Protein Blocks Effects of Cancer Fighting Vitamin A Drug

Devanand Sarkar, M.B.B.S., Ph.D Harrison Scholar at VCU Massey Cancer Center, Blick Scholar and Associate Professor Department of Human and Molecular Genetics Member of the VCU Institute of Molecular Medicine Virginia Commonweath School of MedicineMedicalResearch.com Interview with:
Devanand Sarkar, M.B.B.S., Ph.D
Harrison Scholar at VCU Massey Cancer Center,
Blick Scholar and Associate Professor
Department of Human and Molecular Genetics
Member of the VCU Institute of Molecular Medicine
Virginia Commonweath School of Medicine

Medical Research: What are the main findings of the study?

Dr. Sarkar: Retinoic acid (Vitamin A) is an anti-cancer drug for a number of cancers including liver cancer. However, all patients do not respond to retinoic acid. Astrocyte elevated gene-1 (AEG-1) is overexpressed in a large percentage of cancer patients and promotes development and progression of cancer. In this study we document that AEG-1 inhibits retinoic acid function. Combinatorial strategy involving AEG-1 inhibition and retinoic acid synergistically blocks growth of human liver cancer cells in animal models.

Medical Research: Were any of the findings unexpected?

Dr. Sarkar: Retinoic acid functions by interacting with a receptor complex involving retinoid X receptor (RXR) and retinoic acid receptor (RAR). Our study reveals that AEG-1 interacts with RXR and by that way blocks retinoic acid function. This is a novel aspect of AEG-1 that has not been documented before.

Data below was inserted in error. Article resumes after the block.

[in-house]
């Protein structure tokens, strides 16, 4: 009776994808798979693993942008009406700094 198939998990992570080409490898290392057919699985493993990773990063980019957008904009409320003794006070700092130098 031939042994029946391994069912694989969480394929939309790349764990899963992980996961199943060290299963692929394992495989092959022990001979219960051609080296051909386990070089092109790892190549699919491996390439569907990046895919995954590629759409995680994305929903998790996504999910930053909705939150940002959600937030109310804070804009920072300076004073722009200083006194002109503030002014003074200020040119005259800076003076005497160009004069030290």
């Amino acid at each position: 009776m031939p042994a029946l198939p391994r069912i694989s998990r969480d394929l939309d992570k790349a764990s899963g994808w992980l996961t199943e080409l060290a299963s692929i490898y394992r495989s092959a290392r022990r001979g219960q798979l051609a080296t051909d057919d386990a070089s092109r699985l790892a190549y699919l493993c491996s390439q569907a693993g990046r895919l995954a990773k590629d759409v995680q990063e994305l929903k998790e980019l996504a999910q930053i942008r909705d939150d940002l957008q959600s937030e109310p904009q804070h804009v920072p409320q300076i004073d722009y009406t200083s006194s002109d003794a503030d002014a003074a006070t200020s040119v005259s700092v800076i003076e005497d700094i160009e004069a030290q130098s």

Medical Research: What should clinicians and patients take away from your report?

Dr. Sarkar: Our results indicate that before starting retinoic acid therapy to cancer patients the patients should be screened for AEG-1 expression level. Patients with high AEG-1 expression may not respond to retinoic acid and in those patients a combination of retinoic acid and AEG-1 inhibition strategy might be more useful.

Medical Research: What recommendations do you have for future research as a result of this study?

Dr. Sarkar: These studies might lead to a Phase I clinical trial evaluating combination of AEG-1 inhibition and retinoic  acid for cancer. Right now small molecule inhibitors of AEG-1 are not available. Future studies involve developing chemical inhibitor of AEG-1 as well as exploiting innovative ways to genetically inhibit AEG-1. RXR not only regulates retinoic acid function but also regulates functions of several other hormone, vitamins and lipids. Since AEG-1 interacts with RXR it might affect the functions of these molecules as well. Future studies aim at dissecting the role of AEG-1 in regulating endocrine and metabolic functions which might unravel novel functions of AEG-1 in diseases associated with these systems.

Citation:

Jyoti Srivastava, Chadia L. Robertson, Devaraja Rajasekaran, Rachel Gredler, Ayesha Siddiq, Luni Emdad, Nitai D. Mukhopadhyay, Shobha Ghosh, Phillip B. Hylemon, Gregorio Gil, Khalid Shah, Deepak Bhere, Mark A. Subler, Jolene J. Windle, Paul B. Fisher, and Devanand Sarkar. AEG-1 Regulates Retinoid X Receptor and Inhibits Retinoid Signaling. Cancer Research, 2014; DOI: 10.1158/0008-5472.CAN-14-0421